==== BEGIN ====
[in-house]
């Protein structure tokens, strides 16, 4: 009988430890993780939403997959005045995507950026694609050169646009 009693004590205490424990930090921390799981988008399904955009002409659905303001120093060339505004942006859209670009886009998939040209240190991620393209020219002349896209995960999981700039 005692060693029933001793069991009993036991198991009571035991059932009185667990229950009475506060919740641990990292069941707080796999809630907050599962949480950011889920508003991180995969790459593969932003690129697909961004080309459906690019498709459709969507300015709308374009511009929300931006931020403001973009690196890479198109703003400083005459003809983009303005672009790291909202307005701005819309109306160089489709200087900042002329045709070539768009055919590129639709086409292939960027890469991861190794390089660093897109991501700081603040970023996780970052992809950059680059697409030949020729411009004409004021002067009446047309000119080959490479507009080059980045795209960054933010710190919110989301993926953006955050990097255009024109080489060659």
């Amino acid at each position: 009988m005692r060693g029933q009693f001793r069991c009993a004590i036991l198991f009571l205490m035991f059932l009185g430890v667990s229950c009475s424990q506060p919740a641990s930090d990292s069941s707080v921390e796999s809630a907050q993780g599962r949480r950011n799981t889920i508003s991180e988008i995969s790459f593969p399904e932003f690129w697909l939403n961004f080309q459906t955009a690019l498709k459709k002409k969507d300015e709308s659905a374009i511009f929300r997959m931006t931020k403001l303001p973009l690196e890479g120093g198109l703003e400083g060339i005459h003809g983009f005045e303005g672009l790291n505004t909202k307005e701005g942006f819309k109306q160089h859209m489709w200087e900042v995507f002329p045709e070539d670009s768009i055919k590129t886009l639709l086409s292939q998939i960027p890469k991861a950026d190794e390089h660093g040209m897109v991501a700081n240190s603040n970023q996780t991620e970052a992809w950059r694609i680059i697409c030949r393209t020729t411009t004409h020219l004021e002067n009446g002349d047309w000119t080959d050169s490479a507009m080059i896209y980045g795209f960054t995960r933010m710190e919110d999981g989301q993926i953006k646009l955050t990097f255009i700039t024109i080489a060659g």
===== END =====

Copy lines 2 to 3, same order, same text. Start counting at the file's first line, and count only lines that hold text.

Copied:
């Protein structure tokens, strides 16, 4: 009988430890993780939403997959005045995507950026694609050169646009 009693004590205490424990930090921390799981988008399904955009002409659905303001120093060339505004942006859209670009886009998939040209240190991620393209020219002349896209995960999981700039 005692060693029933001793069991009993036991198991009571035991059932009185667990229950009475506060919740641990990292069941707080796999809630907050599962949480950011889920508003991180995969790459593969932003690129697909961004080309459906690019498709459709969507300015709308374009511009929300931006931020403001973009690196890479198109703003400083005459003809983009303005672009790291909202307005701005819309109306160089489709200087900042002329045709070539768009055919590129639709086409292939960027890469991861190794390089660093897109991501700081603040970023996780970052992809950059680059697409030949020729411009004409004021002067009446047309000119080959490479507009080059980045795209960054933010710190919110989301993926953006955050990097255009024109080489060659």
């Amino acid at each position: 009988m005692r060693g029933q009693f001793r069991c009993a004590i036991l198991f009571l205490m035991f059932l009185g430890v667990s229950c009475s424990q506060p919740a641990s930090d990292s069941s707080v921390e796999s809630a907050q993780g599962r949480r950011n799981t889920i508003s991180e988008i995969s790459f593969p399904e932003f690129w697909l939403n961004f080309q459906t955009a690019l498709k459709k002409k969507d300015e709308s659905a374009i511009f929300r997959m931006t931020k403001l303001p973009l690196e890479g120093g198109l703003e400083g060339i005459h003809g983009f005045e303005g672009l790291n505004t909202k307005e701005g942006f819309k109306q160089h859209m489709w200087e900042v995507f002329p045709e070539d670009s768009i055919k590129t886009l639709l086409s292939q998939i960027p890469k991861a950026d190794e390089h660093g040209m897109v991501a700081n240190s603040n970023q996780t991620e970052a992809w950059r694609i680059i697409c030949r393209t020729t411009t004409h020219l004021e002067n009446g002349d047309w000119t080959d050169s490479a507009m080059i896209y980045g795209f960054t995960r933010m710190e919110d999981g989301q993926i953006k646009l955050t990097f255009i700039t024109i080489a060659g």